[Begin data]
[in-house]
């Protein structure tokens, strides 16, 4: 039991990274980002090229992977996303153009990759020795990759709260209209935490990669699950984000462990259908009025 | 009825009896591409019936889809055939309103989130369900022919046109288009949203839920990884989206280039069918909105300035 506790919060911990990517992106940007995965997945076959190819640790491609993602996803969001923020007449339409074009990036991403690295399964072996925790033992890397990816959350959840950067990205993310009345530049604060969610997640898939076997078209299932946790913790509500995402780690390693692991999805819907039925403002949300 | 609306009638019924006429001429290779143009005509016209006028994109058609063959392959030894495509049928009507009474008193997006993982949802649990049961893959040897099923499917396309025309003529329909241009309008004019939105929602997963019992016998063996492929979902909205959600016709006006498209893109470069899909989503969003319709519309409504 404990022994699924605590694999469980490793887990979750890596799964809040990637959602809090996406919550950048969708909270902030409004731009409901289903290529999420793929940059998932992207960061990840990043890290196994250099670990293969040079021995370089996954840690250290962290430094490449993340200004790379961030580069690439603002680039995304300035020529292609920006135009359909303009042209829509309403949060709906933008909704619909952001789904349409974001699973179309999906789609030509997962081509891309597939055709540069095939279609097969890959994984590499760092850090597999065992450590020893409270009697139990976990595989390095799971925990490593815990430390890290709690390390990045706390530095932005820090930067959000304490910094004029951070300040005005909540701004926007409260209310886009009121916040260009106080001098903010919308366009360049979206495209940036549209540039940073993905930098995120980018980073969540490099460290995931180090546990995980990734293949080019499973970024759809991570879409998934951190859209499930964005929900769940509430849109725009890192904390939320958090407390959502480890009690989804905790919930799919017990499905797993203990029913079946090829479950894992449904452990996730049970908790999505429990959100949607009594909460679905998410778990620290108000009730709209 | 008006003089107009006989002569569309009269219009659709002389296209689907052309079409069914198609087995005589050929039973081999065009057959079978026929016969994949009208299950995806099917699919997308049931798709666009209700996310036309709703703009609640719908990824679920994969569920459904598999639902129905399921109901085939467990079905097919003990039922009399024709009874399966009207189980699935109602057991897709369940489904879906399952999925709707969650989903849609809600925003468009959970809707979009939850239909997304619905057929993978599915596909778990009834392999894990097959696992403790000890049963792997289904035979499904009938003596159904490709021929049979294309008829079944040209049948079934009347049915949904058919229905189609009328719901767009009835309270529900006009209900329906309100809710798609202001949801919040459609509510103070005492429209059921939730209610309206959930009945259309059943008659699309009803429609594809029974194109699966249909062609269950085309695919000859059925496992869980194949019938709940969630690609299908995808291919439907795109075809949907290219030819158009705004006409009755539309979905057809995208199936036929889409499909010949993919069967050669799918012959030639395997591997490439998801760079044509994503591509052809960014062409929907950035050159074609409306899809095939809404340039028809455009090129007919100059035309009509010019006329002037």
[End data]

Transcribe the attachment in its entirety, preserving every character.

[in-house]
């Protein structure tokens, strides 16, 4: 039991990274980002090229992977996303153009990759020795990759709260209209935490990669699950984000462990259908009025 | 009825009896591409019936889809055939309103989130369900022919046109288009949203839920990884989206280039069918909105300035 506790919060911990990517992106940007995965997945076959190819640790491609993602996803969001923020007449339409074009990036991403690295399964072996925790033992890397990816959350959840950067990205993310009345530049604060969610997640898939076997078209299932946790913790509500995402780690390693692991999805819907039925403002949300 | 609306009638019924006429001429290779143009005509016209006028994109058609063959392959030894495509049928009507009474008193997006993982949802649990049961893959040897099923499917396309025309003529329909241009309008004019939105929602997963019992016998063996492929979902909205959600016709006006498209893109470069899909989503969003319709519309409504 404990022994699924605590694999469980490793887990979750890596799964809040990637959602809090996406919550950048969708909270902030409004731009409901289903290529999420793929940059998932992207960061990840990043890290196994250099670990293969040079021995370089996954840690250290962290430094490449993340200004790379961030580069690439603002680039995304300035020529292609920006135009359909303009042209829509309403949060709906933008909704619909952001789904349409974001699973179309999906789609030509997962081509891309597939055709540069095939279609097969890959994984590499760092850090597999065992450590020893409270009697139990976990595989390095799971925990490593815990430390890290709690390390990045706390530095932005820090930067959000304490910094004029951070300040005005909540701004926007409260209310886009009121916040260009106080001098903010919308366009360049979206495209940036549209540039940073993905930098995120980018980073969540490099460290995931180090546990995980990734293949080019499973970024759809991570879409998934951190859209499930964005929900769940509430849109725009890192904390939320958090407390959502480890009690989804905790919930799919017990499905797993203990029913079946090829479950894992449904452990996730049970908790999505429990959100949607009594909460679905998410778990620290108000009730709209 | 008006003089107009006989002569569309009269219009659709002389296209689907052309079409069914198609087995005589050929039973081999065009057959079978026929016969994949009208299950995806099917699919997308049931798709666009209700996310036309709703703009609640719908990824679920994969569920459904598999639902129905399921109901085939467990079905097919003990039922009399024709009874399966009207189980699935109602057991897709369940489904879906399952999925709707969650989903849609809600925003468009959970809707979009939850239909997304619905057929993978599915596909778990009834392999894990097959696992403790000890049963792997289904035979499904009938003596159904490709021929049979294309008829079944040209049948079934009347049915949904058919229905189609009328719901767009009835309270529900006009209900329906309100809710798609202001949801919040459609509510103070005492429209059921939730209610309206959930009945259309059943008659699309009803429609594809029974194109699966249909062609269950085309695919000859059925496992869980194949019938709940969630690609299908995808291919439907795109075809949907290219030819158009705004006409009755539309979905057809995208199936036929889409499909010949993919069967050669799918012959030639395997591997490439998801760079044509994503591509052809960014062409929907950035050159074609409306899809095939809404340039028809455009090129007919100059035309009509010019006329002037």